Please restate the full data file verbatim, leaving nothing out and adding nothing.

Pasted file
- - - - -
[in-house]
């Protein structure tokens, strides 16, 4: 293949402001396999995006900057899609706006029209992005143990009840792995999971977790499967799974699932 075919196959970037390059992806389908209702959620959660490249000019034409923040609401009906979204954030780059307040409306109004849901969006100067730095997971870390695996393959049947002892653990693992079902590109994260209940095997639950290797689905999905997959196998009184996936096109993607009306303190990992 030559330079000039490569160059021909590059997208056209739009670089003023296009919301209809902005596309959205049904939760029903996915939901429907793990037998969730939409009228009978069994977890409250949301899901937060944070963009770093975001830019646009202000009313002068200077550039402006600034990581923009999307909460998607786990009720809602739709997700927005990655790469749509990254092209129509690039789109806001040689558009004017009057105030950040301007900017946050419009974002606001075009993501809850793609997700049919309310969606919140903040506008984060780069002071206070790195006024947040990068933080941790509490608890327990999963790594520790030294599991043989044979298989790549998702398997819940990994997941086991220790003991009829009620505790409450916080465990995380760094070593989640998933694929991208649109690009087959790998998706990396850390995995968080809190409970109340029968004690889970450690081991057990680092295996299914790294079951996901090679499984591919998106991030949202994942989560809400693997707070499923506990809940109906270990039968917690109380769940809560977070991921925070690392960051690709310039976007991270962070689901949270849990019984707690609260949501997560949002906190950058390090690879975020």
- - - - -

[in-house]
């Protein structure tokens, strides 16, 4: 293949402001396999995006900057899609706006029209992005143990009840792995999971977790499967799974699932 075919196959970037390059992806389908209702959620959660490249000019034409923040609401009906979204954030780059307040409306109004849901969006100067730095997971870390695996393959049947002892653990693992079902590109994260209940095997639950290797689905999905997959196998009184996936096109993607009306303190990992 030559330079000039490569160059021909590059997208056209739009670089003023296009919301209809902005596309959205049904939760029903996915939901429907793990037998969730939409009228009978069994977890409250949301899901937060944070963009770093975001830019646009202000009313002068200077550039402006600034990581923009999307909460998607786990009720809602739709997700927005990655790469749509990254092209129509690039789109806001040689558009004017009057105030950040301007900017946050419009974002606001075009993501809850793609997700049919309310969606919140903040506008984060780069002071206070790195006024947040990068933080941790509490608890327990999963790594520790030294599991043989044979298989790549998702398997819940990994997941086991220790003991009829009620505790409450916080465990995380760094070593989640998933694929991208649109690009087959790998998706990396850390995995968080809190409970109340029968004690889970450690081991057990680092295996299914790294079951996901090679499984591919998106991030949202994942989560809400693997707070499923506990809940109906270990039968917690109380769940809560977070991921925070690392960051690709310039976007991270962070689901949270849990019984707690609260949501997560949002906190950058390090690879975020």